We’re Creatures Of Habit & Routines – Why Not Break Them Once In Awhile

(the road little traveled)

We are creatures of habit. Not saying that it’s necessarily a bad thing. Just an observation. Might it be good to break the routines once in awhile?

Think about it…

How often do you park in the same general parking spot location every day at work?

Do you always park in the same area when you go to your grocery store?

When you take a vacation, do you often go to the same places as before?

If you go to church, do you sit in the same (or close to the same) place each time?

Do you drive the same way to work every day?

Do you drive the same way to ( fill-in-th-blank ) whenever you go there?

If you eat lunch in a work cafeteria do you sit at the same table nearly every time?

Do you mostly eat the same foods all the time?

Do you always get your news from the same place or places?

Think of all your routines and how they are often repeated time after time.
How often do you get out of our ‘comfort zone’?

Why is it that we so easily fall into the same routines while rarely trying new things, new ways, new places, new routes of travel, a different schedule, new or different ‘anything’?

I suppose it’s simply part of our human nature to a large extent.

The thing is, the world is immense. And throughout most of our lives we only see and experience an extremely tiny slice of it as we ‘travel the same roads’ of life. We rarely venture out – even in our own neighborhoods and localities.

There is so much more to see, so much more to experience – all of which affects our own view of the world, who we are, and how we fit in it.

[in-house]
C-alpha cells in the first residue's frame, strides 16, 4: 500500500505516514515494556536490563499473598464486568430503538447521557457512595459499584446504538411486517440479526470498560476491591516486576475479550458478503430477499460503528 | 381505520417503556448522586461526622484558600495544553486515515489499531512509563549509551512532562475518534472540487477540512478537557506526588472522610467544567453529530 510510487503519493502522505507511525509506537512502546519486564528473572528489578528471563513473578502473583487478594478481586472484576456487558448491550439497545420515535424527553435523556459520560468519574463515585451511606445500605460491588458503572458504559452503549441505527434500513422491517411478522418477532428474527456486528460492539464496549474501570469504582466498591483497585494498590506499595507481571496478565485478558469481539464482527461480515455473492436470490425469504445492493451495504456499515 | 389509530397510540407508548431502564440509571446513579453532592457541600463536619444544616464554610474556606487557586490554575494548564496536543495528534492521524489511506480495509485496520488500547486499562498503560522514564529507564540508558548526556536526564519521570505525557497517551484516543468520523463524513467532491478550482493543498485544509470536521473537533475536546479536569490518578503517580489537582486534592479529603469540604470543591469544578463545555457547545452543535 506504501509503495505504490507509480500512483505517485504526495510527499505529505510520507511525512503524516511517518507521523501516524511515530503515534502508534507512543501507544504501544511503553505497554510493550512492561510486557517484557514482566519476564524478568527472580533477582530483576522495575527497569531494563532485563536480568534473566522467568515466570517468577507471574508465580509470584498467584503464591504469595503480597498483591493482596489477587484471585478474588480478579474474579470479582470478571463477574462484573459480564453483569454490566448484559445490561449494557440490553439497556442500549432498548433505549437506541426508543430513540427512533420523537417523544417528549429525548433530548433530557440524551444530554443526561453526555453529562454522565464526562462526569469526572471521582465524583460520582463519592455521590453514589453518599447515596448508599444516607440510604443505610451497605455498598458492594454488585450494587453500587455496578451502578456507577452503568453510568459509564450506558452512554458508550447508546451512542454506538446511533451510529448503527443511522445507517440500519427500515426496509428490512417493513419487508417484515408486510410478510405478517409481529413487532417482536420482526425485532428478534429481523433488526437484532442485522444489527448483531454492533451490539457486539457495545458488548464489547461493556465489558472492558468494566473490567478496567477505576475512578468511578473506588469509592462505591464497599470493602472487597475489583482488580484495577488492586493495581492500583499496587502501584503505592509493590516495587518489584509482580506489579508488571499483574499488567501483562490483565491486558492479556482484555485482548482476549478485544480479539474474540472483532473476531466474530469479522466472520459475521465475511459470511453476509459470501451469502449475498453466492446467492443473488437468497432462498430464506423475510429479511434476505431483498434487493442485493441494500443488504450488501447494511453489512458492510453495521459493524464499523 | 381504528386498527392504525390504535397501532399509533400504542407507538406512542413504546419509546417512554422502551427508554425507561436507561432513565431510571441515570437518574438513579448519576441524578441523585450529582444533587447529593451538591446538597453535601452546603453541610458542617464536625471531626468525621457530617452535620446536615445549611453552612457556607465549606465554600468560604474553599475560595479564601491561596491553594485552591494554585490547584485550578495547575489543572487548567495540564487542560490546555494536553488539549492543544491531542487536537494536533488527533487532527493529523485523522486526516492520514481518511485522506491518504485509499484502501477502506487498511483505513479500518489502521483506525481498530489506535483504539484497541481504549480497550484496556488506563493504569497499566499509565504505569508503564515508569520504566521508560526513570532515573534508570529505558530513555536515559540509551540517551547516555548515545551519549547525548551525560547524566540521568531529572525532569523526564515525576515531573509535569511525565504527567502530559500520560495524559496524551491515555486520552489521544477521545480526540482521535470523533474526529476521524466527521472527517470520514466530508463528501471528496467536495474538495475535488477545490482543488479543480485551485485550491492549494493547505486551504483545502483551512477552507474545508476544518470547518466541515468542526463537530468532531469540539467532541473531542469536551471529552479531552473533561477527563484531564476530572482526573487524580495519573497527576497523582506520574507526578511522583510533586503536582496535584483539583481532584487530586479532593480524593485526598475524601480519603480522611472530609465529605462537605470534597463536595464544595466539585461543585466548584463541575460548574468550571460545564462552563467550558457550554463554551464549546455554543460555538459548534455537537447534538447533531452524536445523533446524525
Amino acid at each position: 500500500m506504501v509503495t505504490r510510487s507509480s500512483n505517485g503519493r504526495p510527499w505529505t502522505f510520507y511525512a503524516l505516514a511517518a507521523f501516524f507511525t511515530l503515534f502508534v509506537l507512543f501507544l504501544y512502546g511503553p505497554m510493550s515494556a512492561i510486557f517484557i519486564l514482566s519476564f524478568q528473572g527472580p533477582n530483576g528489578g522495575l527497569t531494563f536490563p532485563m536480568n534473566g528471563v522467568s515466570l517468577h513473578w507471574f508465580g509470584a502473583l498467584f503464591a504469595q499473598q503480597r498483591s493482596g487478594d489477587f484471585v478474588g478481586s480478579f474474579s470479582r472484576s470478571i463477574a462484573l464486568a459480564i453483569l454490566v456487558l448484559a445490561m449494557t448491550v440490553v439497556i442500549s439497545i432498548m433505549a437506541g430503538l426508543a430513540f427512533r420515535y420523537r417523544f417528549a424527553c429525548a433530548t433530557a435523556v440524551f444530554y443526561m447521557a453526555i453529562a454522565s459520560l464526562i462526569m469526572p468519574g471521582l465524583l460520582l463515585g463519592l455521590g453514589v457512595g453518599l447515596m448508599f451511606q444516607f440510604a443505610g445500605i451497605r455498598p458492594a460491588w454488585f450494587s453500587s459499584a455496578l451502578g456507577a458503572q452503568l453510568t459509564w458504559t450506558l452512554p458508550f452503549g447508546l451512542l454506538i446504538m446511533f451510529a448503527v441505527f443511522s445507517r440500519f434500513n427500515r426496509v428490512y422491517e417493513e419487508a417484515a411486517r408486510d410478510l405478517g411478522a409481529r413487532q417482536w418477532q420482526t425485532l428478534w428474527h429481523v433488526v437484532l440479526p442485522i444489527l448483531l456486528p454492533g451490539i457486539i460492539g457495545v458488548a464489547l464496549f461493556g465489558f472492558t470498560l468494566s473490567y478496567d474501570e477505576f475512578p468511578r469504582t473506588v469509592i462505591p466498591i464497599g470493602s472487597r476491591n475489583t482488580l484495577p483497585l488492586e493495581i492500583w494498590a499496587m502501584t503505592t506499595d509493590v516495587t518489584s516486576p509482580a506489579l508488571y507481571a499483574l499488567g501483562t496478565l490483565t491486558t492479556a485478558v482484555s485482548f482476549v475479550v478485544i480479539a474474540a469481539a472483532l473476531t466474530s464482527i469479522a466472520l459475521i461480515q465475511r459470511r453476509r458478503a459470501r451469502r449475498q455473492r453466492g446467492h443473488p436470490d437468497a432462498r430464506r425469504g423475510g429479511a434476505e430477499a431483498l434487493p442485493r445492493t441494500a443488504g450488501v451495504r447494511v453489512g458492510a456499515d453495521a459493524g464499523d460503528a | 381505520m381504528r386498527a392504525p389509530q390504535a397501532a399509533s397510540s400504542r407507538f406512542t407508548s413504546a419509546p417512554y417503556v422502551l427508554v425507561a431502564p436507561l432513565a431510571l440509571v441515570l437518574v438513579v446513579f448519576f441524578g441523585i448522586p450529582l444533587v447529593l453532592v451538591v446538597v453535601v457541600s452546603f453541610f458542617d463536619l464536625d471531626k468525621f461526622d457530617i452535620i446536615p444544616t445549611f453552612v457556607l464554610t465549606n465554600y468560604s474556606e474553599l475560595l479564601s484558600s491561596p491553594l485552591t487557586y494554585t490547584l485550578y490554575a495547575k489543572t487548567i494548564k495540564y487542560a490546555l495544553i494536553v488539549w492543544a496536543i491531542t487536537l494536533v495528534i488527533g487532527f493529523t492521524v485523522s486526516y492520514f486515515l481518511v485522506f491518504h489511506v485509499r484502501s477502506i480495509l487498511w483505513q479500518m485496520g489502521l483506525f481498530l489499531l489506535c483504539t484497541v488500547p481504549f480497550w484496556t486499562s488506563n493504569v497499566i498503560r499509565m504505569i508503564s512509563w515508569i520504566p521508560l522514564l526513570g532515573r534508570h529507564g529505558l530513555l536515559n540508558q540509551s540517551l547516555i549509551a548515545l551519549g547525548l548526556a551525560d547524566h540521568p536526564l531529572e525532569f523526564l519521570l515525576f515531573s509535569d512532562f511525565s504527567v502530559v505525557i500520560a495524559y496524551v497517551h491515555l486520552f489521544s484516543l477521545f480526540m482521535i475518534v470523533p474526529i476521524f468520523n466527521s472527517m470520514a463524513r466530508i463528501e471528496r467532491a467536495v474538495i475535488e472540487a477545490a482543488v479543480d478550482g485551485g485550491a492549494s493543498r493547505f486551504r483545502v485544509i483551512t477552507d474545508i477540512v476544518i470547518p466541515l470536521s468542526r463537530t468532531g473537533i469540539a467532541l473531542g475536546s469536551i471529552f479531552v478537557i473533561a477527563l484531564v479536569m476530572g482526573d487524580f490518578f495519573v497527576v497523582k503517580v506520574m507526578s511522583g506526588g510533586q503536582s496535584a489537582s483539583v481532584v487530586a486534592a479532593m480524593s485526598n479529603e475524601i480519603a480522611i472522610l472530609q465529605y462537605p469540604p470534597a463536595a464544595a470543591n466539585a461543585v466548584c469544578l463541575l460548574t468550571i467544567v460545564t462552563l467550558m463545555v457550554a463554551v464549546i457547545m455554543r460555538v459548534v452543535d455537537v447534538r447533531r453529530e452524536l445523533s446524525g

It might do us good to push ourselves out of our routines from time to time. To get outside of our comfort zone. To experience a new direction. To learn something new.

One day you might take the back roads to where you’re going instead of the main road.

Maybe go for a walk through your neighborhood. Look around. Park in a different place next time. Do something different.

It might be healthy to break your habits and routines once in awhile.
Just saying…


  1. How often do you park in the same general parking spot location every day at work?
    — Every day. There is sort of a shade tree there. I’m first to arrive.

    Do you always park in the same area when you go to your grocery store?
    — No. Typically looking for large spots, far away. Big truck now.

    When you take a vacation, do you often go to the same places as before?
    — Never. Except when kids were young and I wanted to show them something nice, where I’d been before.

    If you go to church, do you sit in the same (or close to the same) place each time?
    — I’ve tried. Still don’t ‘get’ church.

    Do you drive the same way to work every day?
    — Yeah. Unless there’s a wreck. Fastest A to B is primary concern.

    Do you drive the same way to ( fill-in-th-blank ) whenever you go there?
    — No. Typically I plot the most efficient route given time of day, weather, social conditions.

    If you eat lunch in a work cafeteria do you sit at the same table nearly every time?
    — Lunch? That’s for entitled hourly folks. I’m lucky to get time to guzzle a bottled water a few times in 12 hours… before heading to my evening gig. Might grab a sandwich between jobs. Ya know because not all of us out here can earn survival income by driving around in a leased bimmer, being gorgeous and slinging BS.

    Do you mostly eat the same foods all the time?
    — No. I can find food from 100 different countries within a 45 minute drive from my home. For me, that’s one of the few benefits of living here.

    Do you always get your news from the same place or places?
    — No. I have my bookmarks, but they are flexible. Recently discovered a few very interesting RU sites. Heavy propaganda, yes. But an alarming track record for accuracy.

    1. what are the RU sites you found with alarming track records for accuracy

  2. Nope, I’m staying in my groove for now.